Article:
Preserving our Bushland legacy

With our unique position, situated between two expansive areas of bushland, the connection to the natural environment is strong and pervading in the Hornsby Shire.

Our mark of distinction has long been our characteristic leafy urban and majestic, expansive bushland areas. It should be no surprise, that the first tree preservation order was brought to life by the then incumbent mayor, Max Ruddock.

The importance of trees is often taken for granted along with the benefits provided to the community such as:

  • Social wellbeing
  • Maintaining the environmental health of our region by protecting soil and water supplies
  • Providing food, shelter, and protection from predators for birds, animals, and insects
  • Attracting people and visitors to the area
  • Storing carbon
  • Increasing property values.

Strategies to preserve trees in Hornsby Shire

We are committed to preserving the unique beauty, landscape character and natural history of our urban and bushland trees and vegetation. To achieve this Council employs qualified arborists using current industry methodologies and standards to assess trees in the Shire.

All trees in Hornsby Shire are protected unless they are considered an invasive or environmentally detrimental species – see exempt tree species. Trees on this list are “exotic” ie they are not indigenous to Australia.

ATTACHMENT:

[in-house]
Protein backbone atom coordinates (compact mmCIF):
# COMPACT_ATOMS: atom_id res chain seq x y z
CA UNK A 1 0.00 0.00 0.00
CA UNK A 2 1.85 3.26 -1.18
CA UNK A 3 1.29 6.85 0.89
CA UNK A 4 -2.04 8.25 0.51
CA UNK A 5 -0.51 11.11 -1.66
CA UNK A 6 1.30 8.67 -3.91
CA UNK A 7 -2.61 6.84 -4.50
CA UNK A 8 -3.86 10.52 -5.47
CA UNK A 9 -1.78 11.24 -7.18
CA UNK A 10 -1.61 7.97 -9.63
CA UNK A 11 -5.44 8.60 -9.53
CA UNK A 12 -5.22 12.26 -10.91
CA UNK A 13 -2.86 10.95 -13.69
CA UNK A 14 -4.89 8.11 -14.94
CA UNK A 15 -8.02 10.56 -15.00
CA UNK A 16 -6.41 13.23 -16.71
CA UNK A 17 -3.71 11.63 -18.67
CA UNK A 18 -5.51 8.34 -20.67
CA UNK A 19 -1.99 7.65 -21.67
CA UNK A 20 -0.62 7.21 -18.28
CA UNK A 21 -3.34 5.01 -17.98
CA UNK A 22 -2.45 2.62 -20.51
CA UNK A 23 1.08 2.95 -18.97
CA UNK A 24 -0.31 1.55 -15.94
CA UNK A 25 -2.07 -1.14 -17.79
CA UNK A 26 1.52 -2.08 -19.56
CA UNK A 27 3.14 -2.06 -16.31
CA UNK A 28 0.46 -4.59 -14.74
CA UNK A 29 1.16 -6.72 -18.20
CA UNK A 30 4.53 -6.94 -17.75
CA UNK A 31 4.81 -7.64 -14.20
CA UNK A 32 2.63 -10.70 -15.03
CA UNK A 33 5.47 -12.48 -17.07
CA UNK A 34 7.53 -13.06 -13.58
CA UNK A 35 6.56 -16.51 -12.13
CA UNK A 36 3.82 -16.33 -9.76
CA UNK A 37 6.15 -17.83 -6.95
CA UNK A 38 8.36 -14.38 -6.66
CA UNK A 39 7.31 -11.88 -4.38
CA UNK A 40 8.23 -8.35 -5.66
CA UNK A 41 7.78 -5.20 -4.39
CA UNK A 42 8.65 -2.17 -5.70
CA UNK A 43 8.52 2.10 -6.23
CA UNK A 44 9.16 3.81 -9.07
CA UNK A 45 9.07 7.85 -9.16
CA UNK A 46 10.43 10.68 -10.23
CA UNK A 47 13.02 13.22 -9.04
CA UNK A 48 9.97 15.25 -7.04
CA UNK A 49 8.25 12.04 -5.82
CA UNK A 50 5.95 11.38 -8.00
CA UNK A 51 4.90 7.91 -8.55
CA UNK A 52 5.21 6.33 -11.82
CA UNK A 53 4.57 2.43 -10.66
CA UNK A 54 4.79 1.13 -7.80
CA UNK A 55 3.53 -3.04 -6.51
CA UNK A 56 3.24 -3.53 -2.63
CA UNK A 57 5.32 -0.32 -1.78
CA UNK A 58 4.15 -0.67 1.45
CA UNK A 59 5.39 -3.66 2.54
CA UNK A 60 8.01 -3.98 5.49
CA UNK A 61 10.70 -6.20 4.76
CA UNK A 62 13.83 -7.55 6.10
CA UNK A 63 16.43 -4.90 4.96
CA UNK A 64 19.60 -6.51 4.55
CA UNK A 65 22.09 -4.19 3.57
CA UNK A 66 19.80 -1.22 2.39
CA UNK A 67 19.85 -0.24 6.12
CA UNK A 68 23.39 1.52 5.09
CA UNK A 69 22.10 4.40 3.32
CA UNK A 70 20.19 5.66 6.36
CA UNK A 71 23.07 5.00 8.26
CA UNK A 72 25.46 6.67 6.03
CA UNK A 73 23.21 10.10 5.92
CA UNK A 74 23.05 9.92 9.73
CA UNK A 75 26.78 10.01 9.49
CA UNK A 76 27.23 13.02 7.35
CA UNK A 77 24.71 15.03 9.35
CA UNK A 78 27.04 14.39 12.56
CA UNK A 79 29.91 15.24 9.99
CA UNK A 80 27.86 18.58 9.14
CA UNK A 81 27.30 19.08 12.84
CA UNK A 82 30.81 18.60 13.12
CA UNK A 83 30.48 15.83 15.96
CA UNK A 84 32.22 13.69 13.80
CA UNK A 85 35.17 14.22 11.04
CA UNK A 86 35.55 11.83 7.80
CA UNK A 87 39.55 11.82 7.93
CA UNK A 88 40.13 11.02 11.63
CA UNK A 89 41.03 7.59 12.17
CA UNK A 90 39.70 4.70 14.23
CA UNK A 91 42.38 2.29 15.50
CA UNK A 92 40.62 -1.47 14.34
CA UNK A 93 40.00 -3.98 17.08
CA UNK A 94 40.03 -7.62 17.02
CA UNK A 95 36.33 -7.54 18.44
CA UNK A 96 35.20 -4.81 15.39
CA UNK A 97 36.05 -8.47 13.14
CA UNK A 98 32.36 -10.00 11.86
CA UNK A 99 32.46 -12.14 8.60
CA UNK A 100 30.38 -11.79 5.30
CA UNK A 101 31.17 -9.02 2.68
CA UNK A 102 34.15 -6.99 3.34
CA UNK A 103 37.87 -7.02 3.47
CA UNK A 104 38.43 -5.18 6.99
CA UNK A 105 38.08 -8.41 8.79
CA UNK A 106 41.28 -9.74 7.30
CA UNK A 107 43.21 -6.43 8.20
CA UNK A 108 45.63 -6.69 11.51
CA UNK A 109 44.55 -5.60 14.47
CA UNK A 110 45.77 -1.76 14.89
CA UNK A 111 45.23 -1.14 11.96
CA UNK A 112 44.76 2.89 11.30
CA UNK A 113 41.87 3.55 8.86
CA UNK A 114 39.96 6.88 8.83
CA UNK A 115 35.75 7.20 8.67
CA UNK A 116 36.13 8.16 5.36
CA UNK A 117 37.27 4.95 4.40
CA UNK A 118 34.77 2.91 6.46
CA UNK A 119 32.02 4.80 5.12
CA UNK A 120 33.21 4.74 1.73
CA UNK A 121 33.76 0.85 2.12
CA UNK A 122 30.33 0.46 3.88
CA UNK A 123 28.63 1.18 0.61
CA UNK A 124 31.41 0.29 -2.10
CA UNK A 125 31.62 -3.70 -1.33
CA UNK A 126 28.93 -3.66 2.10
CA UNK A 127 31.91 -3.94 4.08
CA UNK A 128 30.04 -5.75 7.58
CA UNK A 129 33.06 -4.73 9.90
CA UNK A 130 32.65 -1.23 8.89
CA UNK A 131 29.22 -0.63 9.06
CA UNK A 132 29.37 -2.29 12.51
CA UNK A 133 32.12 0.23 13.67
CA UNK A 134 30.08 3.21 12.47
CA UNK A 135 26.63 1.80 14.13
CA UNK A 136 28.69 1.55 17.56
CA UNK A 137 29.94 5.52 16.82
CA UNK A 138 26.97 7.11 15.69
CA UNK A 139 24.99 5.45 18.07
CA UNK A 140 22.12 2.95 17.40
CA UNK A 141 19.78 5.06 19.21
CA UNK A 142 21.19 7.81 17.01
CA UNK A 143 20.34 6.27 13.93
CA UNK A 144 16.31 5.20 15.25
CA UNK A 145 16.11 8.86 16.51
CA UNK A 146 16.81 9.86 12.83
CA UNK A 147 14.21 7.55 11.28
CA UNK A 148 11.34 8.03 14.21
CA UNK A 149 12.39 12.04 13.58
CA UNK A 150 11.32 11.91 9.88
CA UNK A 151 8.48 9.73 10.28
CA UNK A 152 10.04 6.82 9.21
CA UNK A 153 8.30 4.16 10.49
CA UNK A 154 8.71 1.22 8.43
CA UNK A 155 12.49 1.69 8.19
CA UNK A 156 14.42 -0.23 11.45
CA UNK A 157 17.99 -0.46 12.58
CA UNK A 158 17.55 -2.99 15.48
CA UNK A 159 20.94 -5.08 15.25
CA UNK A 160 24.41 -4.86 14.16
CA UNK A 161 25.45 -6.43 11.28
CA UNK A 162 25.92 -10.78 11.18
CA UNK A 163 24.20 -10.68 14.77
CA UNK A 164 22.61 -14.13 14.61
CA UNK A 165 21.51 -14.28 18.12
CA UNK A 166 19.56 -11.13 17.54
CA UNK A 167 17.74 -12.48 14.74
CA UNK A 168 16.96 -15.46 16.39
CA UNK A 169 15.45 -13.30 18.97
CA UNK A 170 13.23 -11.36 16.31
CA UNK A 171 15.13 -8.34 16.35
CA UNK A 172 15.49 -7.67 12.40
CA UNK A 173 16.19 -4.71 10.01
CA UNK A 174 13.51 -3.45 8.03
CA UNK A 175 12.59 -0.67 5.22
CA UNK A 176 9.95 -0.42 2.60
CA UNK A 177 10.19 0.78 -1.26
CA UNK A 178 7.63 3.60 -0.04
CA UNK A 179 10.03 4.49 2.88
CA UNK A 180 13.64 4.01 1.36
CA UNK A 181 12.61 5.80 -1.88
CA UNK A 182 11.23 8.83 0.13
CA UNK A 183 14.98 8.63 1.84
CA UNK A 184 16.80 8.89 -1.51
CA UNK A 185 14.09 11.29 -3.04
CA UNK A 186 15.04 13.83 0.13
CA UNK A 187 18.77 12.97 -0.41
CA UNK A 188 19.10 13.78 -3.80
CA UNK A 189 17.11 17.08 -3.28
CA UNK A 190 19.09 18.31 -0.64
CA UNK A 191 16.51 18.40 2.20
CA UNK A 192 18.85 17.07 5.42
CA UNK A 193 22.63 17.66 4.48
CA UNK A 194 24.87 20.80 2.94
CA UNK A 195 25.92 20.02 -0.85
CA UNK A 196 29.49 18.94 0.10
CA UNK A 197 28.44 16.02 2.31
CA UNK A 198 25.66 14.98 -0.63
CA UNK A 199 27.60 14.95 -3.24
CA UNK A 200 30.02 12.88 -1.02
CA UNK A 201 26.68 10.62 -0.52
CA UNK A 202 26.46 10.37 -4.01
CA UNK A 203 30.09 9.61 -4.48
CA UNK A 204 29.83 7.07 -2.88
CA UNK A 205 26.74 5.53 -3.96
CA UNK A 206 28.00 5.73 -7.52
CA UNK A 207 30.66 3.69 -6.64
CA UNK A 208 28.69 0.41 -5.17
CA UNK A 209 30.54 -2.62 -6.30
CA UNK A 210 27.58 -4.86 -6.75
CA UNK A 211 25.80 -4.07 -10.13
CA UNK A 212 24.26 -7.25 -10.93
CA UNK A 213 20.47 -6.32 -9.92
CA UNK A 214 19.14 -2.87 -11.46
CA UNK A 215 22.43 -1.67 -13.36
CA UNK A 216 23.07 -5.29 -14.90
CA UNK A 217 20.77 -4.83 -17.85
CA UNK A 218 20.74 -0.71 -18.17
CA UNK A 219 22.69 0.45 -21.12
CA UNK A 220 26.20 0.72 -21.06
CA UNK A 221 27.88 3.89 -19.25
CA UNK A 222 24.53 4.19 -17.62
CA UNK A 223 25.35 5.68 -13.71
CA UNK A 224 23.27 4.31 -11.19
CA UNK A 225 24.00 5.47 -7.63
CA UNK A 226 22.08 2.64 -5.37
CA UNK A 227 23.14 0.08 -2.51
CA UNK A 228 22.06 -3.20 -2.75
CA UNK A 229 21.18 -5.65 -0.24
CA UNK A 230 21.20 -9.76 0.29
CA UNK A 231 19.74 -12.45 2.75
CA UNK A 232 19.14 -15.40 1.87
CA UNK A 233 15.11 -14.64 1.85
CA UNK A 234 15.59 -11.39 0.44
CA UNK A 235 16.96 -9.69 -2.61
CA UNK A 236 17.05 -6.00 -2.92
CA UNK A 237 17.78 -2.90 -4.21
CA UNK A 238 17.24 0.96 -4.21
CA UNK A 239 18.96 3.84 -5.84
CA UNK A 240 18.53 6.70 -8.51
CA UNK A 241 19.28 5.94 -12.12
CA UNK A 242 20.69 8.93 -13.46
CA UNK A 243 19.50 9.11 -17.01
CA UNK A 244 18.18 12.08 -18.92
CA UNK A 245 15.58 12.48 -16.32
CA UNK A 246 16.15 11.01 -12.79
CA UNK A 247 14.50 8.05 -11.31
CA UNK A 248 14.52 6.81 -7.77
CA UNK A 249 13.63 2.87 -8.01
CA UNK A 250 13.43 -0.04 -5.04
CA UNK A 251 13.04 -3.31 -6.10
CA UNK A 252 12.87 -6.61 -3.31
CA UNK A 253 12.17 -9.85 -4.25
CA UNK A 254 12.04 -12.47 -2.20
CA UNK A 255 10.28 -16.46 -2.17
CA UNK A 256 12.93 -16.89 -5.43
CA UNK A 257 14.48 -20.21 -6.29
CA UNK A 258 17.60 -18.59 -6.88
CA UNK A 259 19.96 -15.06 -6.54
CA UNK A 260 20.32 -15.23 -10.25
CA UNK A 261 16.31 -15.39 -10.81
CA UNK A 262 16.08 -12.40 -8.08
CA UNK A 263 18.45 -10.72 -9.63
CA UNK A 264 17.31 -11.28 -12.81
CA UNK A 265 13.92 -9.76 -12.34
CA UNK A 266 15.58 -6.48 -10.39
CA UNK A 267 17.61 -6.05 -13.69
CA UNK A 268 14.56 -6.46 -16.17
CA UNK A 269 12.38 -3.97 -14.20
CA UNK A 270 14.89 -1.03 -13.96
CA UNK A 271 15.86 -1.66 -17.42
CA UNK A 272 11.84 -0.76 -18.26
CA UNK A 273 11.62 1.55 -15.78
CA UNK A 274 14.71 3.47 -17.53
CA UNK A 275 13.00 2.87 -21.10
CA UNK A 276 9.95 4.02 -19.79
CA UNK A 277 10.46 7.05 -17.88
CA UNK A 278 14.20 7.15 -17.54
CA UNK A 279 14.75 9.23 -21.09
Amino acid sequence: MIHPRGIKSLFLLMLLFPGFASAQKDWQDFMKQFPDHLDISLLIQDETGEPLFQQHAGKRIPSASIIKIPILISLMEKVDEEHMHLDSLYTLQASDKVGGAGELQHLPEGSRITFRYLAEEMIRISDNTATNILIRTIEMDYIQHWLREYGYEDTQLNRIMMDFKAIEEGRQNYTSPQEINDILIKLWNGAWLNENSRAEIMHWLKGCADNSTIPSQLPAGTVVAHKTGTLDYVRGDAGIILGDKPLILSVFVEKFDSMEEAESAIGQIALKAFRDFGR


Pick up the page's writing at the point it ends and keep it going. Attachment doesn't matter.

There are several important pieces of legislation that protect trees in Hornsby Shire. Some are State and some are Federal. They include:

  • Heritage Conservation Act 1997
  • Environment Protection and Biodiversity Conservation Act 1999
  • NSW Threatened Species Conservation Act 1995
  • NSW National Parks and Wildlife Act 1975
  • State Environmental Planning Policy (Vegetation in Non-Rural Area’s) 2017
  • Environmental Planning and Assessment Act, 1979
  • NSW Biosecurity Act 2015
  • Australian Standard AS 4373 Pruning of Amenity Trees AS 4373-2007

Council’s data analysts utilise spatial mapping tools to monitor and identify significant changes in the urban and bushland canopies of the Shire.

The data collected is also useful for demonstrating the effectiveness of planting initiatives in the Shire over time, as well as enabling comprehensive modelling scenarios for medium and long-term bush care planning.

To ensure the best outcome when managing public and private trees, assessments are conducted by Council arborists who are diploma qualified in Arboriculture (AQF5). This means current industry methodologies are used and internationally recognised risk assessment tools are applied.

Council arborists ensure decisions are consistent and that they reflect the provisions of the State Environment Environmental Planning Policy (Vegetation in Non-Rural Area’s) 2017, Hornsby Shire Council’s Local Environment Plan and Development Control Plan.

Residents of Hornsby Shire are required to use Council’s permit-based application system, when undertaking anything to do with trees or vegetation on their property.

This system is required by the State Environmental Planning Policy (Vegetation in Non-Rural Area’s) 2017 under the Environmental Planning and Assessment Act, 1979.

Specific protection measures are in place for trees that are in areas of Hornsby that are:

  • Within a Heritage Conservation Area (HCA)
  • Within a Locally Significant Ecological Community (SEC)
  • Within an Endangered or Critically Endangered Ecological Community (EEC)
  • Identified to be retained as a condition of a development consent.

Find out if your property is in an HCA, SEC or EEC